After reviewing two repair options — one for $4 million and the other for $2.6 million — the Port Townsend City Council has unanimously approved the less costly alternative to fix its …
After reviewing two repair options — one for $4 million and the other for $2.6 million — the Port Townsend City Council has unanimously approved the less costly alternative to fix its aging sewer system.
During the council meeting last week, city officials were told engineers had determined the sewer main between the Port Townsend Ferry Terminal and Gaines Street was in “critical condition.”
According to an analysis and video inspection completed by Bothell-based RH2 Engineering, most of the pipes have considerable sediment inside, which hampered the firm’s ability to fully inspect the sewer main.
“You’ve gotten a 56-year life out of this pipeline, and it’s at the end of its useful life,” said John Hendron, a consultant with RH2.
The need to fix the sewer main was made apparent after a late-December break sent sewage overflowing at the Gaines and Water streets intersection.
The 14-inch pipe, approximately 10 feet underground, was damaged due to a high tide late last year.
“As we dug that pipe out of the ground, it was just this gooey mess,” said Public Works Director Steve King.
Based on what was found, consultants offered two choices to fix the sewer main.
“This is classic, this failure here,” Hendron said. “We’ve seen it in other Northwest communities such as city of Tukwila; Poulsbo; Kitsap County Public Works and their old town Silverdale.”
The first option involves an open-cut of the existing pipe with an 18- or 24-inch polymer pipe being placed around 2,000 feet of the line in its current location. That would cost the city approximately $4 million, with significant construction impacts on Water Street and the surrounding area.
Considering the construction consequences and hefty cost of the first plan, the city council selected the second option. That plan will utilize directional drilling to install a little more than 1,500 feet of new, high-density polyethylene pipe, as well as another 1,050 feet of polyethylene pipe slipped inside the existing asbestos-concrete pipe.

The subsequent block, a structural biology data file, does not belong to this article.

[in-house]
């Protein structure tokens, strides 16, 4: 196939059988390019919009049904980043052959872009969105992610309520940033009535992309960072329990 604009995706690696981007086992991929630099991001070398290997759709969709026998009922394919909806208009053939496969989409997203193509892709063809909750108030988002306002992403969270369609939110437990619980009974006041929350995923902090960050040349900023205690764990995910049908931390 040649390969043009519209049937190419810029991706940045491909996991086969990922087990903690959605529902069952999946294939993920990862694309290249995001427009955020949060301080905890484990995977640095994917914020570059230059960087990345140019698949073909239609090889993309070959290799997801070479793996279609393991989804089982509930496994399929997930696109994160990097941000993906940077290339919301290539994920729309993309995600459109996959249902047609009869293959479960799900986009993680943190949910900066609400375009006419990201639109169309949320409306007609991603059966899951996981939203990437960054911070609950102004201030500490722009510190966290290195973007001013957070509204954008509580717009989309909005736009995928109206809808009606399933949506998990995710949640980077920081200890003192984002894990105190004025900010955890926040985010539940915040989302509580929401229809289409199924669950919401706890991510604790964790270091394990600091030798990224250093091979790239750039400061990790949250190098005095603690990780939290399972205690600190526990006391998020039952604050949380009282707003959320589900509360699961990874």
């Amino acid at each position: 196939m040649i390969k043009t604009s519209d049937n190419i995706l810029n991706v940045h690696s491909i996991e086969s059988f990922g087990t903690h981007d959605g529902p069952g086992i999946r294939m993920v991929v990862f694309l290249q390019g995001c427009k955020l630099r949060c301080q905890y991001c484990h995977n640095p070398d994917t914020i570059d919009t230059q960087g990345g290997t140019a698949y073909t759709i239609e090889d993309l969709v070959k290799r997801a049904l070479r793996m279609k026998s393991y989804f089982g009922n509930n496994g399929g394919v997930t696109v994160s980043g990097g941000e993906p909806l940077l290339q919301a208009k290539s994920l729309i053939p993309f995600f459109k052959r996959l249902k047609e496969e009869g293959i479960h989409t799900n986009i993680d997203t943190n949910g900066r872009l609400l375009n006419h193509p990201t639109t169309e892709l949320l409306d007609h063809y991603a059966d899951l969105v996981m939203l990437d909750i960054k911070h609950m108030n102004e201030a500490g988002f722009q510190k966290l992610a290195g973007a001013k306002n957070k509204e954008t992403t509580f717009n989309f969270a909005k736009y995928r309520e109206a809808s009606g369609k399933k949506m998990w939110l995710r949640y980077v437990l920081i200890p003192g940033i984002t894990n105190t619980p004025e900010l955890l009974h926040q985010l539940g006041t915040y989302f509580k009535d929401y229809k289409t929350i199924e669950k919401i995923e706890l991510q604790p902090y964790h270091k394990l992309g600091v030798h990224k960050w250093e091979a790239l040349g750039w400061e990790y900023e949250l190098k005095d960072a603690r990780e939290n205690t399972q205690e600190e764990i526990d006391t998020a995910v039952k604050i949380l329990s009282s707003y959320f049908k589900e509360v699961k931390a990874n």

The choice will also involve completely rebuilding the Monroe Street pump station and potentially moving the pump station to another location nearby.
“This is a much more elegant and cost-effective solution,” Hendron said. “It would be less time, less disruptive to traffic. And hopefully, we could start on it this winter.”
Councilmember Libby Urner Wennstrom questioned the potential drawbacks of the $2.6 million plan.
“Directional drilling works right up until you hit a boulder, so there’s the outside chance that you might have to dig up the side of the road,” King said in response. “I would say that is still far less intrusive than digging up all of Water Street.”
Another advantage is reliability.
“Directional drilling has gotten so much more reliable in the last 20 years,” Hendron said. “It used to be a real white-knuckle event, but the equipment is so much better now.”
Considering the multimillion-dollar price tag — which could rise with unexpected construction costs — the city is hoping to get a low-interest loan.
“I suppose if we scraped together every nickel, we could fund this out of our reserves. But it would not be a fun situation,” King said. “We’re really looking at a Public Works Trust Fund Board loan.”
If all goes as planned, the city could be approved for a low-interest loan from the state in early August. The loan would come with a
0.5 to 1.5 percent interest rate, according to city staff.
Councilmembers expressed support for the lower-cost approach.
“I really, genuinely appreciate that we are dealing with this before it just fully collapses and breaks,” said Councilmember Amy Howard. “Nobody likes to spend $4 million or $2.6 million on poop, but if we don’t, we’re in a really bad situation.”
“This will cost our community more. But the alternative is we don’t do it. And it costs them way more down the road,” said Mayor David Faber.
“Maybe it’s a Sophie’s Choice, but it’s better to add a little bit of cost now than a lot of cost later,” he said.